Super Bowl XLVII: Lights Out for Today's Nihilistic Pop Culture
But SI's railing against the heavens aside, perhaps God has quite a well-developed sense of humor, given the power outage in the Superdome last night immediately after halftime and brilliant 108 yard kickoff return for a TD by the Ravens' Jacoby Jones. In the NFL, if a player spikes the ball before reaching the end zone, the ref will throw his yellow flag and punish his team with a five-yard penalty. Similarly, as the Weekly Standard noted last night, the Superdome blackout was preceded by more than a little premature gloating from the Obama Energy Department.
Last week, in a blog post titled, "Super Bowl City Leads on Energy Efficient Forefront," the Energy Department touted the Superdome's lights. The Superdome, in New Orleans, is hosting tonight's Super Bowl, where a power outage stopped play for more than half an hour.
"While the Baltimore Ravens and San Francisco 49ers compete to hoist the Vince Lombardi trophy this weekend, eco-friendly fans and city leaders in New Orleans are competing to maximize sustainability practices to the fullest," wrote John Horst, a public affairs specialist with the Office of Energy Efficiency and Renewable Energy.To make this the greenest Super Bowl, the New Orleans Host Committee has partnered with fans and the community to offset energy use across the major Super Bowl venues. The exterior of the Mercedes-Benz Superdome features more than 26,000 LED lights on 96 full-color graphic display panels, designed to wash the building in a spectrum of animated colors, patterns and images. The system draws only 10 kilowatts of electricity -- equivalent to the amount of energy used by a small home -- and the lights are expected to last for many years before needing replacement.
The Energy Department bragged, "Embracing energy efficiency and renewable energy is having a profound impact on attracting developers and private industry in the New Orleans’ re-building efforts. The push to re-invent this destination city contributes to making Sunday’s game the greenest in Super Bowl history."
As Jim Treacher writes today at the Daily Caller, "What’s more energy-efficient than darkness? Green is the new blackout."
Well, it's not all that new. Radical Environmentalism -- to the point of turning the clock back on mankind's technological progress -- began around 1970. Thirty-seven years later, Bob Costas of NBC created what today seems like a miniature diorama version of last night's stadium-wide blackout:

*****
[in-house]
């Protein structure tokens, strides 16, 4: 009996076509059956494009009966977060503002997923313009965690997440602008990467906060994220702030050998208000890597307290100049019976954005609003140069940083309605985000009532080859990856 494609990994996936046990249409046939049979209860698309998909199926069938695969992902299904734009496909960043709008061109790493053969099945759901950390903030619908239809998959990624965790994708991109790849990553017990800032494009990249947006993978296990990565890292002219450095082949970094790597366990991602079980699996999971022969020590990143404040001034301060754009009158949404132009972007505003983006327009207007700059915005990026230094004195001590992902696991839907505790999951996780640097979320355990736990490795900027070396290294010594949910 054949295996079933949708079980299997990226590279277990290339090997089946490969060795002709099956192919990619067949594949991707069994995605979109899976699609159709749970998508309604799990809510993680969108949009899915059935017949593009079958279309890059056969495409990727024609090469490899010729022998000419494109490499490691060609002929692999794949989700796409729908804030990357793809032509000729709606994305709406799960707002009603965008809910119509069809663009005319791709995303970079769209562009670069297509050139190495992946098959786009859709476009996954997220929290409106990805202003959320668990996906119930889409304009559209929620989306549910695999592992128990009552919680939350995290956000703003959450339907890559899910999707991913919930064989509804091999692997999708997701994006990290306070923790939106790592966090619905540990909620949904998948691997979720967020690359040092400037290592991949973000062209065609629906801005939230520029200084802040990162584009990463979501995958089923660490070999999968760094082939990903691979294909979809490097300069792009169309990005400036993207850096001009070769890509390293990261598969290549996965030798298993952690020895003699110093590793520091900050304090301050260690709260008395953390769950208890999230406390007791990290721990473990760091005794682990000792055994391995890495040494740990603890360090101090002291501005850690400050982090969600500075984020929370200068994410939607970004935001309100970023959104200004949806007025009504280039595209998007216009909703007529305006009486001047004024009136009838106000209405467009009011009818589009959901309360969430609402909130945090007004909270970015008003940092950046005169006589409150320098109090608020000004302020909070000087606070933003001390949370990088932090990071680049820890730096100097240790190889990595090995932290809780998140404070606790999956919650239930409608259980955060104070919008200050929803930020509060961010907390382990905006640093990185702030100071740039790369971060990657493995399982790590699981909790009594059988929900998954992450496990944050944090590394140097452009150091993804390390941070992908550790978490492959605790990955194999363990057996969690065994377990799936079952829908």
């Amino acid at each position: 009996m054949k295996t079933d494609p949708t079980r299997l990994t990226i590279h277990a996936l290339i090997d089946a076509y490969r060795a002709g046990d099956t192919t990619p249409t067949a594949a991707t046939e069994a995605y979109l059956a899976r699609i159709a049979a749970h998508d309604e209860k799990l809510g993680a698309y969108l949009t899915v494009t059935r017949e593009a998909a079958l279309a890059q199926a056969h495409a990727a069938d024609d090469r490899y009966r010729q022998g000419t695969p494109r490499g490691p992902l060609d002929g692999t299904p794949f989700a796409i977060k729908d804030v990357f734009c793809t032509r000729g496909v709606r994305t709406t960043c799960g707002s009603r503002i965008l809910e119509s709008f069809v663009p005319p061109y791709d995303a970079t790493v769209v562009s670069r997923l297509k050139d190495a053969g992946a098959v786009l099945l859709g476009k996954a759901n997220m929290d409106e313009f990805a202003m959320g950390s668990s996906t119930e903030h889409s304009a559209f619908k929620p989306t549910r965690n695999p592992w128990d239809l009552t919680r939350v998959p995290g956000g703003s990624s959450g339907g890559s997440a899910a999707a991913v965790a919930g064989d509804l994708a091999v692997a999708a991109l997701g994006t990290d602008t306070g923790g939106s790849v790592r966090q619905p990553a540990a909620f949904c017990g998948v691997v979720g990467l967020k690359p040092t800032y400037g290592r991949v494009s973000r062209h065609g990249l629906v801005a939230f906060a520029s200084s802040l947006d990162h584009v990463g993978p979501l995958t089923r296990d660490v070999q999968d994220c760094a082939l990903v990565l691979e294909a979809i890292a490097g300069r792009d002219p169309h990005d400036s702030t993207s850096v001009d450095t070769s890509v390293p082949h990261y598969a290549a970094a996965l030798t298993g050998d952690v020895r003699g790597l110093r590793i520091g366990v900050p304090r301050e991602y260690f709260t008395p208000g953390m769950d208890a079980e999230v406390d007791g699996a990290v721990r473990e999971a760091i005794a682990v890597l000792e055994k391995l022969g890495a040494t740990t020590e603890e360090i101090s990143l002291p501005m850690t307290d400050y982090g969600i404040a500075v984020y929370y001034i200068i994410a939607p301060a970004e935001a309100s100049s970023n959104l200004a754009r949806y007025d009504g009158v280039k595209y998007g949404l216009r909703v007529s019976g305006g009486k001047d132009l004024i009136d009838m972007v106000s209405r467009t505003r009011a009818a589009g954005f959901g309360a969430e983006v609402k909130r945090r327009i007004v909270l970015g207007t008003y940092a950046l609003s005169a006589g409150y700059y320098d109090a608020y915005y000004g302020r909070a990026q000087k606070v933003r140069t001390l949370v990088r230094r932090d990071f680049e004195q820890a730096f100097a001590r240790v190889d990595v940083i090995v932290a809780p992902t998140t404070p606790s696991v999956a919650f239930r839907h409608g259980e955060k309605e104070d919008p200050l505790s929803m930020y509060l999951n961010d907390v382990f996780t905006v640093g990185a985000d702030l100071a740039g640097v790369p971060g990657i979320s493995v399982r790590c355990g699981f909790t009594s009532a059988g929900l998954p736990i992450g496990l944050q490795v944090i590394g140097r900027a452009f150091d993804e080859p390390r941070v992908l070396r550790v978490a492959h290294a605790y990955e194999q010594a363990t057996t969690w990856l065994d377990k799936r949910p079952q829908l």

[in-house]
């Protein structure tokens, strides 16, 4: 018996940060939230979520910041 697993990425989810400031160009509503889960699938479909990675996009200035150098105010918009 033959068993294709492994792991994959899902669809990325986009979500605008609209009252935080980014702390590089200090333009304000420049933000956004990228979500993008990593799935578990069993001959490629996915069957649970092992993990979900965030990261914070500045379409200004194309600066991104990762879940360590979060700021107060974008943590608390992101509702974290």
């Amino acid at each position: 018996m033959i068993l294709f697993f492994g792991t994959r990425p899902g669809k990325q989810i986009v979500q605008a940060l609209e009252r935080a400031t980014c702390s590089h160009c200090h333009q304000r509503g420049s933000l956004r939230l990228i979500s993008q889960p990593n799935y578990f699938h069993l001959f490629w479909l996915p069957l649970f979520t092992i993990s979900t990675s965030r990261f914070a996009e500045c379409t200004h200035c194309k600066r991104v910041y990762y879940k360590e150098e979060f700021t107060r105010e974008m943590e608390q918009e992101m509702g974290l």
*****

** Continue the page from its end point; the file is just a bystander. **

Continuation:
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Yesterday morning, Costas, the man who brought you the NFL's original lights out moment, threatened to permanently turn off the power on the entire NFL. Sunday's Meet the Press featured videotape of NFL Commissioner Roger Goodell addressing concussions in the NFL. Costas retorted that in his own expert opinion as a professional newsreader with Very Serious Hair, “For all the drama, the excitement, the strategy, all the appealing things about football, the way football is currently played in the NFL is fundamentally unsustainable.”
For once in his life, Costas might actually be correct, if only because our current pop culture is itself unsustainable.
I doubt there will be any sort of large scale conservative revival in pop culture anytime soon, however. And I shudder to think what's coming down the pike in a few years to make today look like Ye Ole Good Days when we look back in five or ten years.
So how do you see the current state of today’s pop culture playing itself out in the coming years? Let me know in the comments below.
Related: From Ed Morrissey at Hot Air, a video from CBS sportscaster James Brown asking, "Did the Super Bowl hold back recovery in [New Orleans'] Lower Ninth Ward?" And as Twitchy notes, "Paul Harvey wins: Super Bowl ad tribute to farmers earns praise, nostalgia" It is indeed a power ad, though as with other recent Red State-themed commercials from Chrysler, keep in mind that it's an ad created by one giant Blue company, a division of Government Motors.
And great catch by Ben Shapiro of Big Hollywood of yet another example of '70s-era nostalgie de la boue last night: "Super Bowl Coke Ad Endorses Antiwar Graffiti."
Curiously, as with the L.A.’s Museum of Contemporary Art freaking out when Heather Mac Donald of City Journal magazine attempted to spray on a few embellishments of her own to the museum's pro-graffiti exhibition, I suspect Coke would likely call security or the police if someone took their own ad's advice and added a Krylon-powered statement to the front of Coke's corporate offices.
Update: After I published this post, I realized I had forgotten to mention the recurring "all men are dopes" theme that runs through so many of the ads; yet another trend in the corporate overculture that has been ongoing for at least a decade. Perhaps one reason why the stark Paul Harvey-narrated Chrysler ad resonated so powerfully is that it pushed back against that trend.
* I spent a fair amount of time searching for the source of this quote late Sunday night. I don't think I'm imagining I read it. If you know who said it, let me know via email or the comments.
Late Update (2/5/13): Found -- it was the headline on the cover of a January 1976 edition of Sport magazine, as found by one of the readers in the comments. Thank you!
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